The Gulf Oil Spill

Predictably, wind energy proponents are using the sinking of the Deepwater Horizon and the subsequent oil spill as evidence that wind energy would help prevent this type of disaster and thus should be given more government support (i.e. money).  There are two major problems with this line of thinking.  First, wind energy has nothing to do with oil usage – the two are almost completely unrelated.  Second, the real lesson to be learned from this disaster is that environmental assessments of these industrial projects must not be “expedited” just because they are inconvenient for the corporation.

The one thing that wind energy and the Deepwater Horizon do share is that they environmental impact studies were (and in the case of wind, still are) glossed over by the respective regulatory agencies.  This is one story of the Deepwater Horizon’s sorry history.  This lack of oversight is depressingly similar to what is going on in the wind energy industry, where states and provinces are scrambling to set aside environmental regulations that hinder the installation of these projects.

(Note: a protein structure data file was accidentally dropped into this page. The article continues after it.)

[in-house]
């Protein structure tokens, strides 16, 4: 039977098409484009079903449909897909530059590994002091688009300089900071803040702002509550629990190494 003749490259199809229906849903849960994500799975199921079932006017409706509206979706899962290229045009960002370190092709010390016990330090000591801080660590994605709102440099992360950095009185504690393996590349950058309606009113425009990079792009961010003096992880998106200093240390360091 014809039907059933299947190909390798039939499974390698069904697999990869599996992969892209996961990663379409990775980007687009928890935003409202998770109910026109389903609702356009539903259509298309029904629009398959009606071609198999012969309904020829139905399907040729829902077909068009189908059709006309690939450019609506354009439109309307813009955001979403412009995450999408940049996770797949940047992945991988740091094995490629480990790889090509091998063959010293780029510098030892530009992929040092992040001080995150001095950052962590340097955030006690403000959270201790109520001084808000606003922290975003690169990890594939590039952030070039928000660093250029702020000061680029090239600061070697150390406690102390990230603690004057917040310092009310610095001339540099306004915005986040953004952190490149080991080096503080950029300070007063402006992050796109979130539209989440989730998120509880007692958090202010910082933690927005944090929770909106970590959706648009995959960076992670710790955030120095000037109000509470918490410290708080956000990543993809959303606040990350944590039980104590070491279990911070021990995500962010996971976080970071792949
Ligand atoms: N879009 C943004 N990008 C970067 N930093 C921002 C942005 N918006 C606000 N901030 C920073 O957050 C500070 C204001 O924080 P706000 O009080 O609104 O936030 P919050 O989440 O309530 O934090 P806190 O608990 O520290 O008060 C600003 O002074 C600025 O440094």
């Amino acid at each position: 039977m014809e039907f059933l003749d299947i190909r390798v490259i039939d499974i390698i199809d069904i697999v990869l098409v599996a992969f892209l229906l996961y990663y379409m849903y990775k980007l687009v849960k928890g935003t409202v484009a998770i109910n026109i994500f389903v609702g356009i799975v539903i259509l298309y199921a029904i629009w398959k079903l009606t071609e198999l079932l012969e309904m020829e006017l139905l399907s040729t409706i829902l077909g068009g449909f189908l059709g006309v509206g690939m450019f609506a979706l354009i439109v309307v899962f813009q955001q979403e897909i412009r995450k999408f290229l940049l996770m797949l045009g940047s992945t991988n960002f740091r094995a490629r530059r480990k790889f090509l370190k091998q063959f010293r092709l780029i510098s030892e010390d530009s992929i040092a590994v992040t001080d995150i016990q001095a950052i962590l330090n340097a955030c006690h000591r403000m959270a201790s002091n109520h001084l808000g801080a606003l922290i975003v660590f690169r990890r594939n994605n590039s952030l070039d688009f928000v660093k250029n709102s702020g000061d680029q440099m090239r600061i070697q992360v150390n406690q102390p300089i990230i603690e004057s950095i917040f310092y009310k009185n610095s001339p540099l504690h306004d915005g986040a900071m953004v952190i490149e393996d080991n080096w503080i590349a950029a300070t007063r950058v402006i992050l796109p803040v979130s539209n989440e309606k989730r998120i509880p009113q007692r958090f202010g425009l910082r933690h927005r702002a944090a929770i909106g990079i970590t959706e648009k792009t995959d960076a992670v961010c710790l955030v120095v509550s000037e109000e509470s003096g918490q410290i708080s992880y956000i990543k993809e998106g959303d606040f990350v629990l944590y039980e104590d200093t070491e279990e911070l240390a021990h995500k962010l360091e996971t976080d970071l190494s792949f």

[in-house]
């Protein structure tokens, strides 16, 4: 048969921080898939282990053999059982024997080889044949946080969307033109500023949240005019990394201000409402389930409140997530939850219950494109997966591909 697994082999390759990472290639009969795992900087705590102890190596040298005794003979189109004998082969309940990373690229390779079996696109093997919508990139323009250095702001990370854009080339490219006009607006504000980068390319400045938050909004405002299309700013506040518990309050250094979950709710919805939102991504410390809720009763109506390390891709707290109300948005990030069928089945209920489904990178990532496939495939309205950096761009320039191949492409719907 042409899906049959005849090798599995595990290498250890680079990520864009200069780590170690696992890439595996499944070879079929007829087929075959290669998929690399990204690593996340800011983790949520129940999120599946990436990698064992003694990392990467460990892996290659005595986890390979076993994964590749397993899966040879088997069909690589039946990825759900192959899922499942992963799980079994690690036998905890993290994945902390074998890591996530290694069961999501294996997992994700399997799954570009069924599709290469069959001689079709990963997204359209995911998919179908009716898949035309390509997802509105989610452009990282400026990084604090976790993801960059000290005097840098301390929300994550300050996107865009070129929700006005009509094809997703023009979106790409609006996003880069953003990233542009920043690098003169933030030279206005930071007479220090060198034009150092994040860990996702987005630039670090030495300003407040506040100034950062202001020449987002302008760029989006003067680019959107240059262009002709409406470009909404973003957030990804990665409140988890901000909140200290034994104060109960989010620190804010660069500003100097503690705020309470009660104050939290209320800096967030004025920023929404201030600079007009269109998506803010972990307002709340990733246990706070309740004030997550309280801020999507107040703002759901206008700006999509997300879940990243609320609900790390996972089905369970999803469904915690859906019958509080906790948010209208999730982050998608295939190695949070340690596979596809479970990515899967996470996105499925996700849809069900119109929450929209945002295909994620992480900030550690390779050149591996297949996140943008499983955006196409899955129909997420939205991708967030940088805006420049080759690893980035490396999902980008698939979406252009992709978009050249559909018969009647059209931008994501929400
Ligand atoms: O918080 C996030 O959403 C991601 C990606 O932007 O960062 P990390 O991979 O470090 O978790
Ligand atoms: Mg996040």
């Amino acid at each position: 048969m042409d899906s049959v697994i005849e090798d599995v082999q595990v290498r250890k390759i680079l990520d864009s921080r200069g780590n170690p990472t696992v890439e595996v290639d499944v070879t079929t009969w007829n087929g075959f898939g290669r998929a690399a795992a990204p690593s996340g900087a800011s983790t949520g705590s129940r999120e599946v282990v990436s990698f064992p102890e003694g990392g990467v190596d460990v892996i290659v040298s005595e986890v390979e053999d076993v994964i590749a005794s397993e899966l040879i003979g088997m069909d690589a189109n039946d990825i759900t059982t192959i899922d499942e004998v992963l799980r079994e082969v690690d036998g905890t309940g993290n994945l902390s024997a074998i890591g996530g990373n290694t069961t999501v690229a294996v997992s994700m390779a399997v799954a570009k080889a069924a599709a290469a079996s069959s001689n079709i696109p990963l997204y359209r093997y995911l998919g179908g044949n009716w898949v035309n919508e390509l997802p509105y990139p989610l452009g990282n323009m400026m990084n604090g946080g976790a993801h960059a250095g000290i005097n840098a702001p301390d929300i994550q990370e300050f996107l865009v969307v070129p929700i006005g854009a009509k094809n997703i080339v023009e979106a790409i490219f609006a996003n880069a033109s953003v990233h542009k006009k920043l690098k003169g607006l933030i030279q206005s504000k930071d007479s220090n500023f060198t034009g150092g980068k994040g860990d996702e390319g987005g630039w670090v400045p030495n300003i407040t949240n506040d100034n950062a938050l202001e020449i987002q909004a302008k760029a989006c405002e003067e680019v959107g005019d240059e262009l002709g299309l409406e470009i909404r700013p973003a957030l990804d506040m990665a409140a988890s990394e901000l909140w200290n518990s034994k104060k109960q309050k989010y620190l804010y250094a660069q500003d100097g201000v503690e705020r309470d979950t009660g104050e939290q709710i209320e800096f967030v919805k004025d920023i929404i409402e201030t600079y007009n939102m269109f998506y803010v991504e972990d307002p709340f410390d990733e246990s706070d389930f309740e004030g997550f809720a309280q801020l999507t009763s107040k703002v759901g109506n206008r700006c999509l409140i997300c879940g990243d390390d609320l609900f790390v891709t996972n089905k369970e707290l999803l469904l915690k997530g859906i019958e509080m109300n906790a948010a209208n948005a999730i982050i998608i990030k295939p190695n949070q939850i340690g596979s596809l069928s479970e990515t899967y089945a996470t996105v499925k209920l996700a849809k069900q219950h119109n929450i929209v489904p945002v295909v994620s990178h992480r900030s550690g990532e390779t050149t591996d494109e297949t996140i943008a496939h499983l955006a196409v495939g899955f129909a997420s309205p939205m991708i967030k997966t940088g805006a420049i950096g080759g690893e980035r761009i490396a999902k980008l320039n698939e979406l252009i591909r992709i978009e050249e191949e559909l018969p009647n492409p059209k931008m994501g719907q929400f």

If there is anything we can learn from the Gulf disaster, it is that corporations cannot be trusted to be as careful with the environment as they are with their profits.  It must fall to the government to force these companies to be responsible – the costs of these entirely predictable disasters are far too great to leave the oversight to people whose every incentive is to do as little oversight as possible.

One thought on “The Gulf Oil Spill”

  1. This may be slightly off topic but not so if we delve into what Mother Nature does all on her own. A little perspective, I believe, is necessary. It’s called “petroleum seeps” and the world’s largest natural oil seepage is Coal Oil Point in the Santa Barbara Channel, California. This natural seep releases on the order of 100 to 150 barrels of liquid petroleum per day.

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